An Introduction To Natural Stone Veneer
Stone veneer is an architectural design technique that involves a thin layer of stone used as a decorative, front-facing material on the side of a building. It is an incredibly popular style used in new and old builds alike that brings value through its aesthetic appeal and home durability benefits. Read on for a thorough overview, history, and analysis of this design feature that is central to today’s architecture.
What Is Natural Stone Veneer?
Stone veneer is a thin layer of decorative material used to cover fireplaces, feature walls, and home exteriors. The stone is non-load bearing and only intended to be used for aesthetic purposes.
Veneer can be used to transform the outside of an otherwise bland-looking house or building. It increases the value of a home through its warmth, elegance, and perception of wealth due to the strong, powerful nature of stone as a building material; and it enjoys the benefits of unique combinations of materials, patterns, bonds, and colors.
Popular applications include siding for buildings, columns, landscaping, garages, entryways, gates, outdoor kitchens, and water features. Due to its versatility, stone veneer can be used in practically any situation to improve the aesthetic quality of interior and exterior builds.
Benefits of Natural Stone Veneer
Used as a stone finish to an existing structure, there are many benefits to expect. It allows for faster, lower cost of installation compared to using full blocks of stone and provides a traditional appearance to new buildings while allowing modern construction techniques. It also reduces waste, provides durability against weather erosion, and increases home value. Plus, it’s very fashionable, affordable, customizable, and generally low maintenance.
History of Natural Stone Veneer
While stone veneering was first introduced to architectural design in the 1800s, it is a technique that has been used throughout human history. The Romans, for example, built massive structures such as fortress walls and villas out of concrete and sometimes used a form of stone veneer to cover their exterior face.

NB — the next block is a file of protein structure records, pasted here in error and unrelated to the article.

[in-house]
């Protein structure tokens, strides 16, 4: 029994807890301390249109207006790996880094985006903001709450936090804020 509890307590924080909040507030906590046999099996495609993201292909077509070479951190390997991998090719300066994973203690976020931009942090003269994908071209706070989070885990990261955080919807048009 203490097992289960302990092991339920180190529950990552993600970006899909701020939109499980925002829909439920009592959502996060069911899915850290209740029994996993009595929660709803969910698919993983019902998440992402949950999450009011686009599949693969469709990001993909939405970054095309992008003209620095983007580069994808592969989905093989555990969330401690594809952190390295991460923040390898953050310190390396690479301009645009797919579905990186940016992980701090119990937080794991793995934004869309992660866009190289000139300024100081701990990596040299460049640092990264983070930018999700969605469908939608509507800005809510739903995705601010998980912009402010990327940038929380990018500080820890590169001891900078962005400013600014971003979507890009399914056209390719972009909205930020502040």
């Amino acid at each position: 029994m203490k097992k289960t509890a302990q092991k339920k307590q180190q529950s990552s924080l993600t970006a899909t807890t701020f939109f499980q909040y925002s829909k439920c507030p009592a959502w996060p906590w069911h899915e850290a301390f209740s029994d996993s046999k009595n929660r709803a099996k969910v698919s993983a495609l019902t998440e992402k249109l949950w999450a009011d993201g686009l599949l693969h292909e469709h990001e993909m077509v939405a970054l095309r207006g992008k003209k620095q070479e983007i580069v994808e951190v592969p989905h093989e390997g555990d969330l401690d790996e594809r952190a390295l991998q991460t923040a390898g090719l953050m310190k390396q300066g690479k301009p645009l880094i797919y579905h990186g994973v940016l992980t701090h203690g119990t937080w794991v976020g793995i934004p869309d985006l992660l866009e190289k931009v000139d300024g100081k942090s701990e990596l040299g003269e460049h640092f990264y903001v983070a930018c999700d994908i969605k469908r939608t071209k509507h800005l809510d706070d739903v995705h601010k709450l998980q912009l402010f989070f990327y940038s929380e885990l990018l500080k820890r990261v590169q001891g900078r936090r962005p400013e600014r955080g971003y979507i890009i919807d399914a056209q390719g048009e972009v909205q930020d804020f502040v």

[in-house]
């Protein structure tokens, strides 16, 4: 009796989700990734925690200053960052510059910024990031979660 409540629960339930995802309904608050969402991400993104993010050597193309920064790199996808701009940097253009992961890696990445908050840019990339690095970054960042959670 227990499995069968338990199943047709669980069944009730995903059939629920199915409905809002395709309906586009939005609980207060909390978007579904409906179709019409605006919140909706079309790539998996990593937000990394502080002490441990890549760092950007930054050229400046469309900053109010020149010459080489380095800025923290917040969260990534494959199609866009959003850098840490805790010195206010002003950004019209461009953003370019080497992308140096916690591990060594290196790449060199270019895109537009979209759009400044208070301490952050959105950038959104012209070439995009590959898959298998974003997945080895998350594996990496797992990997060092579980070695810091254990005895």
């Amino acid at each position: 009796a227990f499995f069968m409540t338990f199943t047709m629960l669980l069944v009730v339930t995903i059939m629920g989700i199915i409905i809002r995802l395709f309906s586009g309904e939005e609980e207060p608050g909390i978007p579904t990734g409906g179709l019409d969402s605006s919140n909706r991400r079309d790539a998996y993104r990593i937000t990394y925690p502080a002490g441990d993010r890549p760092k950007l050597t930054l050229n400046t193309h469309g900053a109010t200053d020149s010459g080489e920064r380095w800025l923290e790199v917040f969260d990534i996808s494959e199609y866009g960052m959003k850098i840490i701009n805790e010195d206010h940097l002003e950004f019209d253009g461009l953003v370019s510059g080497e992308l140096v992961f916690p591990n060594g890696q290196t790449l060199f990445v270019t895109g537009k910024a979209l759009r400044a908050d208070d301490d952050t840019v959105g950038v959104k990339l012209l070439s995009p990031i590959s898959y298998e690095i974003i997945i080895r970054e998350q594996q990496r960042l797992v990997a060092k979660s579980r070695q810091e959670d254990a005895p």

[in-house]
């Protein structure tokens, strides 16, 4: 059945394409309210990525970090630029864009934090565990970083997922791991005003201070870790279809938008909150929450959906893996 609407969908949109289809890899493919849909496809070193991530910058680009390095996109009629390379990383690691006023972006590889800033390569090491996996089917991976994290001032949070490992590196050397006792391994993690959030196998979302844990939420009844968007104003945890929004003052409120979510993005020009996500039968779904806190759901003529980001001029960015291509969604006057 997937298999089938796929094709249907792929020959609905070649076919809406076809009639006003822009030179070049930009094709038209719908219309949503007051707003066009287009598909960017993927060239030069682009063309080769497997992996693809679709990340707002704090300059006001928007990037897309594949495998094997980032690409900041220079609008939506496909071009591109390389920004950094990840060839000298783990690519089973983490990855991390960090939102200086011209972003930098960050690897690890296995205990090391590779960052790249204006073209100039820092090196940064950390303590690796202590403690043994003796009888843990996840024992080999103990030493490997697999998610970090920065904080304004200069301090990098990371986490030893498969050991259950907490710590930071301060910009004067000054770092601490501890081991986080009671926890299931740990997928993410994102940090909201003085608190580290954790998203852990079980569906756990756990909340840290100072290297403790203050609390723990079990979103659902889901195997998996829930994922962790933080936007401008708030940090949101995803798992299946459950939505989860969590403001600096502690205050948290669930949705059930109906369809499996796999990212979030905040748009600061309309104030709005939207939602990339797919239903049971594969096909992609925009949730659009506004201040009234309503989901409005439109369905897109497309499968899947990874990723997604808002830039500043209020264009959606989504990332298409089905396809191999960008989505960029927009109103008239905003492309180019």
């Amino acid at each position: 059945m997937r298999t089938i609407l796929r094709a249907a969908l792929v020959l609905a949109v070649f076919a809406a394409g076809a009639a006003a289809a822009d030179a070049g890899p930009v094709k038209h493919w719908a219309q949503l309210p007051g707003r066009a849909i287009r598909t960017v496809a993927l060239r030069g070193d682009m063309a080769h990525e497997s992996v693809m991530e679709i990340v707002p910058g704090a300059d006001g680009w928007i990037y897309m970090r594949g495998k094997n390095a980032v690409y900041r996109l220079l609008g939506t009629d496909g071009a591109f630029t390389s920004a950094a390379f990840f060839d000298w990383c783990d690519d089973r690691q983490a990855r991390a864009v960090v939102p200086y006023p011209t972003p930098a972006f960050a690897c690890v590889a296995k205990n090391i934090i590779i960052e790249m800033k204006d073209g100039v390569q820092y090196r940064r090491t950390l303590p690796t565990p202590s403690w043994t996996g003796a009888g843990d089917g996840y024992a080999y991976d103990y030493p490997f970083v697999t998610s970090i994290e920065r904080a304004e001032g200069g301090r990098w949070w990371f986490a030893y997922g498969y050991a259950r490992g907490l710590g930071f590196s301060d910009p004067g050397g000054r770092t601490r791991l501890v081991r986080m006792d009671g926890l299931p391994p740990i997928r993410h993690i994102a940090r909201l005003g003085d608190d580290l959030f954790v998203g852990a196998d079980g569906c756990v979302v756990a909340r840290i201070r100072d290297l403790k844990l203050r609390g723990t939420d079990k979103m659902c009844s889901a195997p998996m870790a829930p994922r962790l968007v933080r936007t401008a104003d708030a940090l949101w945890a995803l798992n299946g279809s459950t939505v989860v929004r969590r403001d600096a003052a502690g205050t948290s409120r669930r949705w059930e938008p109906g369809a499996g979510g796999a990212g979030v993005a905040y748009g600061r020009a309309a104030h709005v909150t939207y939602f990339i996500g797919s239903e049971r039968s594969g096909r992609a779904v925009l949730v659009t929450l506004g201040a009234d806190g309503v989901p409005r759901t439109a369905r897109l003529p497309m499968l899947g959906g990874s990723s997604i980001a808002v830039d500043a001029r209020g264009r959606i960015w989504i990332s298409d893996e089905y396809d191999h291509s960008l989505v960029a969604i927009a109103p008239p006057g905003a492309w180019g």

It was first used with materials such as granite, marble, limestone, and slate and was limited to interior use only. By the 19th and 20th centuries, non-load-bearing stone veneers become very common, used in structures such as the Empire State Building, and by the 1950’s became the modernized version we use today.
Types of Natural Stone Veneer
Stone veneer comes in a variety of forms. The first distinction is its relative thickness, with thick stone veneer ranging from 4”-6” thick and weighing 40-75 lbs./square foot. It has a higher cost of installation, higher material cost, and requires a stronger mounting system. Thin stone veneering, on the other hand, can be half of the above dimensions; and after cutting, it maintains the same low maintenance, aesthetic quality, and durability as thick veneer.
The second distinction that is often made is the type of product design. This comes down to aesthetic appeal and is more than anything a personal customization decision. Natural stone veneer can be installed in a variety of ways including ashlar, chop, or random design. This coincides, of course, with your choice of stone.
Natural Stone Veneer Versus Manmade Veneer
An important consideration is whether to choose natural stone or manmade veneer stone. The only real benefit of manmade veneer stone is that it comes at a slightly lower cost – only by about $1-2/sq. ft. Manmade stone veneer only comes in a defined and predictable number of patterns, molds, and colors while natural stone offers practically unlimited potential regarding creative and custom patterns. Furthermore, natural stone offers a plethora of material types from limestone, granite, marble, bluestone, sandstone, quartz, and many others.
Natural stone is incredibly durable (as we all know), yet manmade veneer contains artificial coloring and chemicals causing it to fade, chip, damage, and become chalky. You can expect natural stone to be easily maintained and cleaned – in the rare case it does chip, the natural, colorful beauty will shine out. It doesn’t look ‘damaged’ in the same way manmade stone can become.
Manmade stone also unfortunately looks its very best the day it’s installed but deteriorates over time, and any repair or replacement will surely add costs down the road. Natural stone veneer only becomes more beautiful throughout its life. The choice is obvious that natural stone is far superior to manmade.